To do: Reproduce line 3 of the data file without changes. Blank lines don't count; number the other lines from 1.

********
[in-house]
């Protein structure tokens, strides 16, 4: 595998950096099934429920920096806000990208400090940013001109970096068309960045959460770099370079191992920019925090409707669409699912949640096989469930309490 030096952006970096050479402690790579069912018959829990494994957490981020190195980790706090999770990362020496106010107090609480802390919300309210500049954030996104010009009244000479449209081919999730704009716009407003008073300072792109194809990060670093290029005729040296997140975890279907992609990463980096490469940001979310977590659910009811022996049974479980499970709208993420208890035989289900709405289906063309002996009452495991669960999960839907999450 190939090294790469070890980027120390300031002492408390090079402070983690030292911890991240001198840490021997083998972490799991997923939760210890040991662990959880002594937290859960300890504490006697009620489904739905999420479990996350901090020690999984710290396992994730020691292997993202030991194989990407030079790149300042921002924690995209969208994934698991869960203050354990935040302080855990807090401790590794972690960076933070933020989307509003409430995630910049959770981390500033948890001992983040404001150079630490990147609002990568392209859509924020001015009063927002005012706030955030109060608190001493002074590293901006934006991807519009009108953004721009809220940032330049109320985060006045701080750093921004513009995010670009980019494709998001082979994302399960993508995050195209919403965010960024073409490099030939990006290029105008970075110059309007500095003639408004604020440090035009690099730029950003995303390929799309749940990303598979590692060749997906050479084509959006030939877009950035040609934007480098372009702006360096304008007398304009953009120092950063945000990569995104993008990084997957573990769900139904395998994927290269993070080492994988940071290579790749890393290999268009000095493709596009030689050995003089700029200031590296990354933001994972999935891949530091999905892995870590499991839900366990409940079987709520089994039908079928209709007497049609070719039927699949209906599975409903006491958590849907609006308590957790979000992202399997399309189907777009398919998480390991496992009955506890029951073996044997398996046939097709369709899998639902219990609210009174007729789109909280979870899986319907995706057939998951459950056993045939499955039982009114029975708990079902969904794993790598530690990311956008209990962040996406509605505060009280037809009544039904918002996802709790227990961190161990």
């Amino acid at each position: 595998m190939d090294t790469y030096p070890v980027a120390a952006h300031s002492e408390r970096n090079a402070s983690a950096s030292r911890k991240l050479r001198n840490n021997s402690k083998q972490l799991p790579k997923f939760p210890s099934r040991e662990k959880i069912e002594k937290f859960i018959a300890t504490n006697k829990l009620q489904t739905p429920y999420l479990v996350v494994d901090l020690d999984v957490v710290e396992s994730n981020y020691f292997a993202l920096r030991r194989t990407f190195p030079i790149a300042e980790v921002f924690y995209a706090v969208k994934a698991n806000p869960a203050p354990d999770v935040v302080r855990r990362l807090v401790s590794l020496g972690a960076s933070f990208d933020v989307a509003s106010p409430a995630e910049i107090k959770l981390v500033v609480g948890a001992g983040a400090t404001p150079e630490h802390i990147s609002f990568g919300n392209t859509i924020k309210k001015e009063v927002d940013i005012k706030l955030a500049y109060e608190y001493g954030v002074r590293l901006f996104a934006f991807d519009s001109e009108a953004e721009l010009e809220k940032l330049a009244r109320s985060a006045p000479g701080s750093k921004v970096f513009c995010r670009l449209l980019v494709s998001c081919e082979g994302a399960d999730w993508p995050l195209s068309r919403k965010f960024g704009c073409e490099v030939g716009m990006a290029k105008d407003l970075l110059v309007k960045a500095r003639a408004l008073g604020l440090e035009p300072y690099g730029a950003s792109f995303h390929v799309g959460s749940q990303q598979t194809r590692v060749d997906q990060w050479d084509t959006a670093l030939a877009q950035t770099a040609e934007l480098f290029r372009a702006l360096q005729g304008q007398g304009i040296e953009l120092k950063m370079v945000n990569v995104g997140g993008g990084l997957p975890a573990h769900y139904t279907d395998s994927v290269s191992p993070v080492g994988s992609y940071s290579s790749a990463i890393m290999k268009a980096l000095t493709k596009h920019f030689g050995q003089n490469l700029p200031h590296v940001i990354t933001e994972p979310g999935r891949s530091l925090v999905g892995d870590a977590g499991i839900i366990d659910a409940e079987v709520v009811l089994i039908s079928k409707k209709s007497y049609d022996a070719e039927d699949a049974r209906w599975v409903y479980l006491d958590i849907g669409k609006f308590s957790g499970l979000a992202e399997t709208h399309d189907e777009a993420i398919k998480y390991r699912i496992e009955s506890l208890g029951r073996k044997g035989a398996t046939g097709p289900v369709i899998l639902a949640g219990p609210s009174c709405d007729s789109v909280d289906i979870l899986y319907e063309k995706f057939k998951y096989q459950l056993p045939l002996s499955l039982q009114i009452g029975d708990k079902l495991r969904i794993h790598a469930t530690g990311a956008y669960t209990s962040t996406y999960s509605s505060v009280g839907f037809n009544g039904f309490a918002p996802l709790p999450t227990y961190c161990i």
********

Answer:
């Amino acid at each position: 595998m190939d090294t790469y030096p070890v980027a120390a952006h300031s002492e408390r970096n090079a402070s983690a950096s030292r911890k991240l050479r001198n840490n021997s402690k083998q972490l799991p790579k997923f939760p210890s099934r040991e662990k959880i069912e002594k937290f859960i018959a300890t504490n006697k829990l009620q489904t739905p429920y999420l479990v996350v494994d901090l020690d999984v957490v710290e396992s994730n981020y020691f292997a993202l920096r030991r194989t990407f190195p030079i790149a300042e980790v921002f924690y995209a706090v969208k994934a698991n806000p869960a203050p354990d999770v935040v302080r855990r990362l807090v401790s590794l020496g972690a960076s933070f990208d933020v989307a509003s106010p409430a995630e910049i107090k959770l981390v500033v609480g948890a001992g983040a400090t404001p150079e630490h802390i990147s609002f990568g919300n392209t859509i924020k309210k001015e009063v927002d940013i005012k706030l955030a500049y109060e608190y001493g954030v002074r590293l901006f996104a934006f991807d519009s001109e009108a953004e721009l010009e809220k940032l330049a009244r109320s985060a006045p000479g701080s750093k921004v970096f513009c995010r670009l449209l980019v494709s998001c081919e082979g994302a399960d999730w993508p995050l195209s068309r919403k965010f960024g704009c073409e490099v030939g716009m990006a290029k105008d407003l970075l110059v309007k960045a500095r003639a408004l008073g604020l440090e035009p300072y690099g730029a950003s792109f995303h390929v799309g959460s749940q990303q598979t194809r590692v060749d997906q990060w050479d084509t959006a670093l030939a877009q950035t770099a040609e934007l480098f290029r372009a702006l360096q005729g304008q007398g304009i040296e953009l120092k950063m370079v945000n990569v995104g997140g993008g990084l997957p975890a573990h769900y139904t279907d395998s994927v290269s191992p993070v080492g994988s992609y940071s290579s790749a990463i890393m290999k268009a980096l000095t493709k596009h920019f030689g050995q003089n490469l700029p200031h590296v940001i990354t933001e994972p979310g999935r891949s530091l925090v999905g892995d870590a977590g499991i839900i366990d659910a409940e079987v709520v009811l089994i039908s079928k409707k209709s007497y049609d022996a070719e039927d699949a049974r209906w599975v409903y479980l006491d958590i849907g669409k609006f308590s957790g499970l979000a992202e399997t709208h399309d189907e777009a993420i398919k998480y390991r699912i496992e009955s506890l208890g029951r073996k044997g035989a398996t046939g097709p289900v369709i899998l639902a949640g219990p609210s009174c709405d007729s789109v909280d289906i979870l899986y319907e063309k995706f057939k998951y096989q459950l056993p045939l002996s499955l039982q009114i009452g029975d708990k079902l495991r969904i794993h790598a469930t530690g990311a956008y669960t209990s962040t996406y999960s509605s505060v009280g839907f037809n009544g039904f309490a918002p996802l709790p999450t227990y961190c161990i």